A Most Wanted Man (2014)

A Most Wanted Man (2014)

I had been looking forward to this movie for months and I have to admit I’m a little disappointed. First off, things move slooow. I know John LeCarré’s books are all about procedure and details and characters, but I want a little suspense now and then. Outside of one scene that riffs on The French Connection (1971), there is no action here. Second, the accents – obviously director Anton Corbijn sat his cast down and told them to avoid doing “vee hoff vays uff making you talk” Hollywood Nazi accents. The result is that everyone sounds like they are from Belgium, or Holland, or Israel. It’s distracting. Third, there’s Rachel McAdams. She’s gorgeous. Like an angel. But she’s supposed to be playing a Lynn Stewart-esque radical lawyer, and there’s nothing about her looks or fashion that comes off as lefty-lawyer – would it have killed her to wear a keffiyeh and a No Nukes button or something?

Terrorism was never this sexy!

Now for the good stuff – of course Philip Seymour Hoffman turns in a great performance. In AMWM, he’s playing a spook that hunts down terrorists in Hamburg. He’s got a cloud over his head because of That Thing That Happened in Beirut (think Katie Morgan on 24 with That Thing Her Husband Did in China or Homeland’s Carrie Mathison with That Time She Freaked Out at Brody’s Place). But his main problem is that he has a dickish boss – like the guy on The Wire who always wants a photo-op ‘dope on the table’ bust. And like The Wire’s McNulty, Hoffman is playing the long game – he wants to use the one known bad guy as bait to go after the bigger fish. But can he stall the impatient bureaucrats long enough to get his man?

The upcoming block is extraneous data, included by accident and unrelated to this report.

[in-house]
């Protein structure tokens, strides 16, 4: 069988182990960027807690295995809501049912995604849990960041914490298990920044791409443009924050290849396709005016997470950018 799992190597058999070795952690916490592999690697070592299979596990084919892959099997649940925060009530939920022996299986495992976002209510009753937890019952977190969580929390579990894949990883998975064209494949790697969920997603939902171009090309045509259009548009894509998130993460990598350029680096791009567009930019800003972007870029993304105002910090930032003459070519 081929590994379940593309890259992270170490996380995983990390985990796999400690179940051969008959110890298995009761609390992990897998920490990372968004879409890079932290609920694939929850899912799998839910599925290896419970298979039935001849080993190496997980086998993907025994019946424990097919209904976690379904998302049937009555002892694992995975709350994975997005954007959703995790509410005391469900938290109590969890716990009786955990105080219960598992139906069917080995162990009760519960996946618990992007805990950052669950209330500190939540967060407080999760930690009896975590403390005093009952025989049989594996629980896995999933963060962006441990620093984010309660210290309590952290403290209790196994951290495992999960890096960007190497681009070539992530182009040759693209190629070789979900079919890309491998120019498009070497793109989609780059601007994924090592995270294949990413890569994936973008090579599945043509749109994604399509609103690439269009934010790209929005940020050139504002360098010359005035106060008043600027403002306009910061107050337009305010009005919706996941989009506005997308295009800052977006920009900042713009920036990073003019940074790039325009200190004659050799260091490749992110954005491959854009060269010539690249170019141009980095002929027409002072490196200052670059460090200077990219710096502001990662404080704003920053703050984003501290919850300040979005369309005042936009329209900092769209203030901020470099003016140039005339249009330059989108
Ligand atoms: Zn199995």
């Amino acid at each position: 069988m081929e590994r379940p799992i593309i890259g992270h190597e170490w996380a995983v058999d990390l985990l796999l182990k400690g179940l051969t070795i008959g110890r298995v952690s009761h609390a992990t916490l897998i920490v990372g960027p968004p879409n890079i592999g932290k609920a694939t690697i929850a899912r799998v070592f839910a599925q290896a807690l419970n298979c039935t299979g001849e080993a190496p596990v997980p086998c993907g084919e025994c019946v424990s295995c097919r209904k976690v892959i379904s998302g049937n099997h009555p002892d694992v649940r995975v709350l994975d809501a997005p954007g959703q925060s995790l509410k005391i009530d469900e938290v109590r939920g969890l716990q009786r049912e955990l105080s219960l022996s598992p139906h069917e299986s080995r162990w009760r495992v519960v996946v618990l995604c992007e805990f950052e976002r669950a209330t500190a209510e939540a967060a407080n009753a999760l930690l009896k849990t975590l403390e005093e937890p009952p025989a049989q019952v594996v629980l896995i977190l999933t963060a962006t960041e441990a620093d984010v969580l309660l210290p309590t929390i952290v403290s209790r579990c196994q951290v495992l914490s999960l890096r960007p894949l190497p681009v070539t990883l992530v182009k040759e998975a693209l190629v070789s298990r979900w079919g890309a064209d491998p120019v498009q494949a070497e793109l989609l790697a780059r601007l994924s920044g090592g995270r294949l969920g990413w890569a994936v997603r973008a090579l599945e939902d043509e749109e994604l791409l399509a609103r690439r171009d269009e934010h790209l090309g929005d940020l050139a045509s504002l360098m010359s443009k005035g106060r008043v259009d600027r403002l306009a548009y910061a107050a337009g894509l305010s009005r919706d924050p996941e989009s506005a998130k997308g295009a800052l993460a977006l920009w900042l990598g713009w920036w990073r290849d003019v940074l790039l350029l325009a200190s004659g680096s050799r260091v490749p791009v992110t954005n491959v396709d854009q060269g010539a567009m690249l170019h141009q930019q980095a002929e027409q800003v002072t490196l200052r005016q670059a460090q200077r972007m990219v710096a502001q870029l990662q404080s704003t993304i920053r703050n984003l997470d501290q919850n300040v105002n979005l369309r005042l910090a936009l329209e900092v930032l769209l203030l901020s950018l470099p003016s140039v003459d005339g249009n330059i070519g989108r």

The movie is shot gorgeously by BenoÎt Delhomme, and all the German locations look like sets from a 1970’s science fiction movie. There is some fun stuff on the soundtrack too – if you listen carefully you can hear Gang of Four and DAF.

But the insurmountable problem is that the movie is just too long and slow. The BBC had some success turning LeCarré’s books into mini-series, with the late Alec Guiness as George Smiley. Perhaps they should have gone that route. Or maybe some smart editor could have chopped out half an hour of exposition. As it stands, I don’t recommend this movie – rent The Spy Who Came in From The Cold (1965) to see a truly great LeCarre adaptation.

Overall Score: 57

Letter Grade: C+